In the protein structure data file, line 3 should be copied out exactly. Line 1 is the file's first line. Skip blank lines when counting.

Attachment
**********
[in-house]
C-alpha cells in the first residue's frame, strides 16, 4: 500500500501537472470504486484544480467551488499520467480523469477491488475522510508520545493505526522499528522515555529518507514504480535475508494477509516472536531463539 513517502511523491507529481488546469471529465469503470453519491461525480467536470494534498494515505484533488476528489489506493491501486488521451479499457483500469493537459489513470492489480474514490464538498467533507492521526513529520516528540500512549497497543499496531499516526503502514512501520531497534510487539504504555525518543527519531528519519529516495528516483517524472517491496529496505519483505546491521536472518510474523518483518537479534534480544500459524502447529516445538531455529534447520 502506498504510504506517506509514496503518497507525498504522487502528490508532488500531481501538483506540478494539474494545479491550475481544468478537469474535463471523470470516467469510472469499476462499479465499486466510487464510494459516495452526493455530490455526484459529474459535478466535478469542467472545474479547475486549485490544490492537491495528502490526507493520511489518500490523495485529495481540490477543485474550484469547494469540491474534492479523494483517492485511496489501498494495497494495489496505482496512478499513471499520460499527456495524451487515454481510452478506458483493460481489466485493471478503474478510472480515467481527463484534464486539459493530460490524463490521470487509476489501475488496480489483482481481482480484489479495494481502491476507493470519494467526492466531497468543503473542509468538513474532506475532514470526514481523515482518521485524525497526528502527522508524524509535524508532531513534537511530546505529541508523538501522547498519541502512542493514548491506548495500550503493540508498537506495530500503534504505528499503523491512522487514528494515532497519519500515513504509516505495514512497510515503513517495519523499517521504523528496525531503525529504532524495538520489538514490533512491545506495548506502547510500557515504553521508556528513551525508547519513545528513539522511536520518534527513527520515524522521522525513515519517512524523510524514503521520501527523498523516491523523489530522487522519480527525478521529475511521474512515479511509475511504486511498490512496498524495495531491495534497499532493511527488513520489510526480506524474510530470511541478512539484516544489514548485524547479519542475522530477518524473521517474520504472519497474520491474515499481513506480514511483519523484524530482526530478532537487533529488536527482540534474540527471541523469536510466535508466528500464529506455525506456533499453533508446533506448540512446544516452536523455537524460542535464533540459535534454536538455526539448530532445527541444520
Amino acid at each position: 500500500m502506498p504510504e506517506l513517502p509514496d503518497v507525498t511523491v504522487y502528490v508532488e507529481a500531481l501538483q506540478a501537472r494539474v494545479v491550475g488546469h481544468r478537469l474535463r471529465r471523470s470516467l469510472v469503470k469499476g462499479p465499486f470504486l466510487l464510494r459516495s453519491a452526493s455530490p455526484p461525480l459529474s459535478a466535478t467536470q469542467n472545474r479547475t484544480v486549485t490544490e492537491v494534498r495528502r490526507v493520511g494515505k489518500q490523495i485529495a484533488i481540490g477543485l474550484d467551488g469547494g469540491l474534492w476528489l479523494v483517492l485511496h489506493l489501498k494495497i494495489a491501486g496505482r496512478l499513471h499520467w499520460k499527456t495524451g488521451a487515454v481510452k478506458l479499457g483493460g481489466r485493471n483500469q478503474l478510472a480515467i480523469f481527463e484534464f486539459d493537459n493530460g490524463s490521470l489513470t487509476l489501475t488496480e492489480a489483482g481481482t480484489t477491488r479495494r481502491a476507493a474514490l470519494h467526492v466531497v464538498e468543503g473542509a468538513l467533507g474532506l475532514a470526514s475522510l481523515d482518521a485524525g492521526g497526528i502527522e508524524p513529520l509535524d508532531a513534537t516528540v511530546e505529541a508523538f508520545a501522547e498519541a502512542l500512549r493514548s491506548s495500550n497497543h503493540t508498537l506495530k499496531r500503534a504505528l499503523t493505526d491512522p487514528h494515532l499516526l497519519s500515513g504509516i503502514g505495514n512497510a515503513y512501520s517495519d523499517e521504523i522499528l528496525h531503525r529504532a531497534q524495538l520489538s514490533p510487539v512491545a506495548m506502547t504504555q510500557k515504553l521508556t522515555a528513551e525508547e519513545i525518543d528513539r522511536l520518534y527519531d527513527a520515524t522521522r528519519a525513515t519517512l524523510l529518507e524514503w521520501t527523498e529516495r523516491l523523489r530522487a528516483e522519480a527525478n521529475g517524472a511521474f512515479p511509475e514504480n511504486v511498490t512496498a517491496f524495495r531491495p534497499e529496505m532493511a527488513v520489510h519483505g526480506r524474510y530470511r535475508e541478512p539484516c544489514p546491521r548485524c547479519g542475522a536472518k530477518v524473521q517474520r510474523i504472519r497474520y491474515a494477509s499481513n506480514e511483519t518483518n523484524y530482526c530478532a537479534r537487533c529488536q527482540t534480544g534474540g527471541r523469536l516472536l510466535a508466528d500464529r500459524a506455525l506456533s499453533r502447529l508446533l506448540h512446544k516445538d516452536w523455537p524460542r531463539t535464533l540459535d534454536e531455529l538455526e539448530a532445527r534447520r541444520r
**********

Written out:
Amino acid at each position: 500500500m502506498p504510504e506517506l513517502p509514496d503518497v507525498t511523491v504522487y502528490v508532488e507529481a500531481l501538483q506540478a501537472r494539474v494545479v491550475g488546469h481544468r478537469l474535463r471529465r471523470s470516467l469510472v469503470k469499476g462499479p465499486f470504486l466510487l464510494r459516495s453519491a452526493s455530490p455526484p461525480l459529474s459535478a466535478t467536470q469542467n472545474r479547475t484544480v486549485t490544490e492537491v494534498r495528502r490526507v493520511g494515505k489518500q490523495i485529495a484533488i481540490g477543485l474550484d467551488g469547494g469540491l474534492w476528489l479523494v483517492l485511496h489506493l489501498k494495497i494495489a491501486g496505482r496512478l499513471h499520467w499520460k499527456t495524451g488521451a487515454v481510452k478506458l479499457g483493460g481489466r485493471n483500469q478503474l478510472a480515467i480523469f481527463e484534464f486539459d493537459n493530460g490524463s490521470l489513470t487509476l489501475t488496480e492489480a489483482g481481482t480484489t477491488r479495494r481502491a476507493a474514490l470519494h467526492v466531497v464538498e468543503g473542509a468538513l467533507g474532506l475532514a470526514s475522510l481523515d482518521a485524525g492521526g497526528i502527522e508524524p513529520l509535524d508532531a513534537t516528540v511530546e505529541a508523538f508520545a501522547e498519541a502512542l500512549r493514548s491506548s495500550n497497543h503493540t508498537l506495530k499496531r500503534a504505528l499503523t493505526d491512522p487514528h494515532l499516526l497519519s500515513g504509516i503502514g505495514n512497510a515503513y512501520s517495519d523499517e521504523i522499528l528496525h531503525r529504532a531497534q524495538l520489538s514490533p510487539v512491545a506495548m506502547t504504555q510500557k515504553l521508556t522515555a528513551e525508547e519513545i525518543d528513539r522511536l520518534y527519531d527513527a520515524t522521522r528519519a525513515t519517512l524523510l529518507e524514503w521520501t527523498e529516495r523516491l523523489r530522487a528516483e522519480a527525478n521529475g517524472a511521474f512515479p511509475e514504480n511504486v511498490t512496498a517491496f524495495r531491495p534497499e529496505m532493511a527488513v520489510h519483505g526480506r524474510y530470511r535475508e541478512p539484516c544489514p546491521r548485524c547479519g542475522a536472518k530477518v524473521q517474520r510474523i504472519r497474520y491474515a494477509s499481513n506480514e511483519t518483518n523484524y530482526c530478532a537479534r537487533c529488536q527482540t534480544g534474540g527471541r523469536l516472536l510466535a508466528d500464529r500459524a506455525l506456533s499453533r502447529l508446533l506448540h512446544k516445538d516452536w523455537p524460542r531463539t535464533l540459535d534454536e531455529l538455526e539448530a532445527r534447520r541444520r